Kerry then attempted to acquire a congressional seat and failed.
By June 1970, Kerry had joined Vietnam Veterans Against the War (VVAW), maintaining a low-key role in VVAW activities until Sept. 7, 1970, when he accepted a prominent position in VVAW's Operation RAW (Rapid American Withdrawal).
According to Brinkley, Operation RAW called for "Vietnam vets to march 86 miles between two Revolutionary War sites - Morristown, New Jersey, and Valley Forge, Pennsylvania - engaging in guerrilla theater all the way ... the spectacle of this ragtag band of ex-soldiers was bound to get the media's attention and it did." Operation RAW was conceived by VVAW organizer Al Hubbard, an African-American firebrand, who partnered with Kerry on a Meet the Press interview. It was discovered later that Hubbard was a phony who had never seen combat and was not a Vietnam veteran, Brinkley wrote.
At Valley Forge, Kerry rubbed elbows with actress Jane Fonda, VVAW's most prominent promoter. Brinkley wrote that Fonda, "standing on the bed of a pickup truck, denounced the Nixon administration as being a beehive for cold-blooded killers." Kerry climbed onto the truck and yelled into the microphone, "We are here because we above all others have earned the right to criticize the war on Southeast Asia. ... We are here to say that it is not patriotism to ask Americans to die for a mistake or that it is not patriotic to allow a president to talk about not being the first president to lose a war and using us as pawns in that game."
From Valley Forge, Kerry and Fonda headed for Detroit and their next propaganda scheme - the Winter Soldier investigation, in which more than 125 self-proclaimed Vietnam veterans testified at a hotel conference that they witnessed U.S. soldiers committing wholesale rape, torture and murder in Vietnam.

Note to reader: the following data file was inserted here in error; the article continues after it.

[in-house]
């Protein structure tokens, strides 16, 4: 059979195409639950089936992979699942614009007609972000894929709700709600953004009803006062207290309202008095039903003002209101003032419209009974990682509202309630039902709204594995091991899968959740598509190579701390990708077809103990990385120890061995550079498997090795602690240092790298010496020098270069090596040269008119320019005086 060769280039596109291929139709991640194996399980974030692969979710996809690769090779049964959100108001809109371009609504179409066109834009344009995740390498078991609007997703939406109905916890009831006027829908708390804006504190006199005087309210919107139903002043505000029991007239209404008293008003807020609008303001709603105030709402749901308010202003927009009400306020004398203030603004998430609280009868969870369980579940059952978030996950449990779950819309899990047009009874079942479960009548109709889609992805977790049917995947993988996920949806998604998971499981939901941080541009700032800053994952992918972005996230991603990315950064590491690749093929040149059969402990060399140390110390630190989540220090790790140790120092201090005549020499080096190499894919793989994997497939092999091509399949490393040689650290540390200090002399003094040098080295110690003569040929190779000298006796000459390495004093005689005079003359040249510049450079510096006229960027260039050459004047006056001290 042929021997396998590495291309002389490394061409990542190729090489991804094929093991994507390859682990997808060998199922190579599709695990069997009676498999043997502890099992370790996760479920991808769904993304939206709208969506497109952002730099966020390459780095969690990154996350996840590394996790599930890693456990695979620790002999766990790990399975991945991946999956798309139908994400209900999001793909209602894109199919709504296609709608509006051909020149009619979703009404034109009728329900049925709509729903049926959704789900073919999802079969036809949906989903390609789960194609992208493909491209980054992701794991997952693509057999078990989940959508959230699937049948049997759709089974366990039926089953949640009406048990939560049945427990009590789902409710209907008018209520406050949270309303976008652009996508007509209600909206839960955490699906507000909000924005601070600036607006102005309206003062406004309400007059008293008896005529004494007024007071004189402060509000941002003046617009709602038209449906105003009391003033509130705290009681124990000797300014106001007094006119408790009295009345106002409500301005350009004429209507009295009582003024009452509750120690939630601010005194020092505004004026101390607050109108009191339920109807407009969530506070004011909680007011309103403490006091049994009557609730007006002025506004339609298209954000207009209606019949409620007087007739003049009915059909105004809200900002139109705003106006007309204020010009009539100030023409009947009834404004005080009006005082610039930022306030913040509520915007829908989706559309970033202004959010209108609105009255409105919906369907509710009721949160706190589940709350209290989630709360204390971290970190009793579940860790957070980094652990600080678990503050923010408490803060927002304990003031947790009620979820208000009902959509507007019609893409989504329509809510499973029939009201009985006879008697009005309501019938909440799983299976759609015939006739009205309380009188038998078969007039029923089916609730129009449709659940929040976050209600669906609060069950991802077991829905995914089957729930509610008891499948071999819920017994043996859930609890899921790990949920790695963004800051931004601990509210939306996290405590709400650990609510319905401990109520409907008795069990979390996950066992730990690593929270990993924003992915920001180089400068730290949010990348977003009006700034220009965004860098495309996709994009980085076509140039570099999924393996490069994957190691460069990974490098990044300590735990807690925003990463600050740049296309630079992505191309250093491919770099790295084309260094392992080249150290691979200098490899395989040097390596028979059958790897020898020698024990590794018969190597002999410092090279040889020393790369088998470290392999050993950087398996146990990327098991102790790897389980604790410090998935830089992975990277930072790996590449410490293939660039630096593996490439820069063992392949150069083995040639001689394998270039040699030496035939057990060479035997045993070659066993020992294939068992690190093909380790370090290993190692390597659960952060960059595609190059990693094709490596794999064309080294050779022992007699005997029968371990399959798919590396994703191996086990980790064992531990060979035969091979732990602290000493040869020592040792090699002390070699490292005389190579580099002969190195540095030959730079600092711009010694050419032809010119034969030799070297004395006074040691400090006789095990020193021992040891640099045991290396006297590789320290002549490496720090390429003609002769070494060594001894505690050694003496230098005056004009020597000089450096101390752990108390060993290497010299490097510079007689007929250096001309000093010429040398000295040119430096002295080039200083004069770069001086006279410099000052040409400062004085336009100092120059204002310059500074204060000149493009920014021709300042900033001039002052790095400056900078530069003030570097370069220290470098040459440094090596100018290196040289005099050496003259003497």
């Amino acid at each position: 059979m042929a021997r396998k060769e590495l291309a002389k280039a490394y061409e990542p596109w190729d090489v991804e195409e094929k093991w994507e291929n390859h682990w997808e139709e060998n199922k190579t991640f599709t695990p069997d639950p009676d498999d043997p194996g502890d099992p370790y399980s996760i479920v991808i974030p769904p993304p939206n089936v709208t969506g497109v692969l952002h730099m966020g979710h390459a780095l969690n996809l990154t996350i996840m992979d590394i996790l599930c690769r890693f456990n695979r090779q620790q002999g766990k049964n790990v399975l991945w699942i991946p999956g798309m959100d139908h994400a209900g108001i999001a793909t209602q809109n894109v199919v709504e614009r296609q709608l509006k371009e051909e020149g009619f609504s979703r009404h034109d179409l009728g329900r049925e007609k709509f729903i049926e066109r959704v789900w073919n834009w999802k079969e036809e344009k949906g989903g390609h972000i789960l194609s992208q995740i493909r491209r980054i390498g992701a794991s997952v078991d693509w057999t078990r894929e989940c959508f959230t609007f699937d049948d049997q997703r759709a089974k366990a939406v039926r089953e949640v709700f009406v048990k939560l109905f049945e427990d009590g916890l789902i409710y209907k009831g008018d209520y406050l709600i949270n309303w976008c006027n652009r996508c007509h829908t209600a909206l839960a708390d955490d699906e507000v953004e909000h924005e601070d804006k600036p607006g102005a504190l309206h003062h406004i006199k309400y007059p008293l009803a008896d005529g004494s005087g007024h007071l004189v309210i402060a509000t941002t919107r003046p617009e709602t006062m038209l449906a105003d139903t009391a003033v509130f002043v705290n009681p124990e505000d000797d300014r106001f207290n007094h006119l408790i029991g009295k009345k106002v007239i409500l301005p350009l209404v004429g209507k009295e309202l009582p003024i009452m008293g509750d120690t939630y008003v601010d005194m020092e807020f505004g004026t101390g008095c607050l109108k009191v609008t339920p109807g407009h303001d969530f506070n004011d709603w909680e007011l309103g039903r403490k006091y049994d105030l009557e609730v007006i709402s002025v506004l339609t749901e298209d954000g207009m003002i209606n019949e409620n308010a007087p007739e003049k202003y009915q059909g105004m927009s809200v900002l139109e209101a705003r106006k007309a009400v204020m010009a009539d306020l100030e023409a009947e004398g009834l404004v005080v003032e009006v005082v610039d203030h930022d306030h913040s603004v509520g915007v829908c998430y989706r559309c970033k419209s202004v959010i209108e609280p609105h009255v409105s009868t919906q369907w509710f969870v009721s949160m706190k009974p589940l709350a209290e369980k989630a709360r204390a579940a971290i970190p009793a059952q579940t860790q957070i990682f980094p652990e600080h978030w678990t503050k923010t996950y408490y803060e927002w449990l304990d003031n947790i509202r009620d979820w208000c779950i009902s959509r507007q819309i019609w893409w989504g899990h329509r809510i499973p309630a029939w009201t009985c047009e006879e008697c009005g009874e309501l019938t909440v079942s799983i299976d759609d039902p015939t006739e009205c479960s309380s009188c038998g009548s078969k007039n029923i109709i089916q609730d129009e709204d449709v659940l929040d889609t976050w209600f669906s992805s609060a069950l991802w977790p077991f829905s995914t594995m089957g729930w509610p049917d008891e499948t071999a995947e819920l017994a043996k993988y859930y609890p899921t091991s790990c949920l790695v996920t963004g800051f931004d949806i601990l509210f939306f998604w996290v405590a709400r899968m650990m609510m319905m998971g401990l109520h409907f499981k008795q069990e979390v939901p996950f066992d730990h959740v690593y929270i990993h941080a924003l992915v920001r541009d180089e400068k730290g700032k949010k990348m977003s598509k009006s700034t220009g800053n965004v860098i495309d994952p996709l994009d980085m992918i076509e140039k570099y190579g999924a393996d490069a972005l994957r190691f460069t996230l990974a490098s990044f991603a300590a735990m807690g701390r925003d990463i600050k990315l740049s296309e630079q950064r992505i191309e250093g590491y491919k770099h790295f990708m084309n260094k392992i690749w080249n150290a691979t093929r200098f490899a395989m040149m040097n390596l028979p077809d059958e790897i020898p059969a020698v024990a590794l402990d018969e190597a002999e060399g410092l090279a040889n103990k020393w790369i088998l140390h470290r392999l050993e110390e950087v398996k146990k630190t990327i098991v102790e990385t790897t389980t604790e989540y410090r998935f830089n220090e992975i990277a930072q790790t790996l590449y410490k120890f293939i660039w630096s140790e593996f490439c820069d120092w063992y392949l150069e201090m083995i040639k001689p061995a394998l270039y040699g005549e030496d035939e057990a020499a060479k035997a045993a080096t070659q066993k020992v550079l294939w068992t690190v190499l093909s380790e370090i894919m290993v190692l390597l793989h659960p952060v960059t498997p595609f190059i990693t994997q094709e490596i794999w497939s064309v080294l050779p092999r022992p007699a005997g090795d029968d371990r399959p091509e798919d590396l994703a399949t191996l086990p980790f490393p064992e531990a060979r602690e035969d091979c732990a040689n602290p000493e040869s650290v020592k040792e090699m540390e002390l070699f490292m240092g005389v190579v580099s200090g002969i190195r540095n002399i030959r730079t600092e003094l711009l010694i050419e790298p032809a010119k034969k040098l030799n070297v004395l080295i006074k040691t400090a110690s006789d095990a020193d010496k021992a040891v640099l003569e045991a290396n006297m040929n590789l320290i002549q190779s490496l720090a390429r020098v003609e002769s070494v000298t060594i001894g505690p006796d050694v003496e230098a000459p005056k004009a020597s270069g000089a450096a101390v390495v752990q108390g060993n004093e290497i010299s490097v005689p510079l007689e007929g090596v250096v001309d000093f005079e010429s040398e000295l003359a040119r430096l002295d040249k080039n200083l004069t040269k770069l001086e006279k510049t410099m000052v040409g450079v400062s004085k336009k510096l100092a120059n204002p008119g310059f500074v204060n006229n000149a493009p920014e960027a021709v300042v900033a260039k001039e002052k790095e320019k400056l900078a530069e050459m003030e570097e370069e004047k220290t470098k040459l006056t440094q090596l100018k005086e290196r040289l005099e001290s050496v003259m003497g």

After Detroit, Kerry went to the nation's capital, where, as a national leader of VVAW, he organized one of the most confrontational protests of the entire Vietnam War: Operation Dewey Canyon III. It began April 18, 1971, with nearly 1,000 Vietnam vets gathered on the Washington Mall for what they called "a limited incursion into the country of Congress."
Kerry's VVAW members mocked the uniform of U.S. soldiers by wearing tattered fatigues emblazoned with pro-communist graffiti.
VVAW activists later were dubbed as "revolutionary communists" by the Boston Herald Traveler, which reported an "abundance of Viet Cong flags, clenched fists raised in the air, and placards in support of China, Cuba, the U.S.S.R., North Korea and the Hanoi government."
At a Senate Foreign Relations Committee hearing chaired by Sen. J. William Fulbright on April 23, 1971, Kerry took his case to Congress. In a room crammed with people and television cameras, including some from the Soviet bloc, Kerry, dressed in green fatigues decorated with a Silver Star, Bronze Star and three Purple Heart ribbons, gave testimony that defined him and made possible his career in national politics.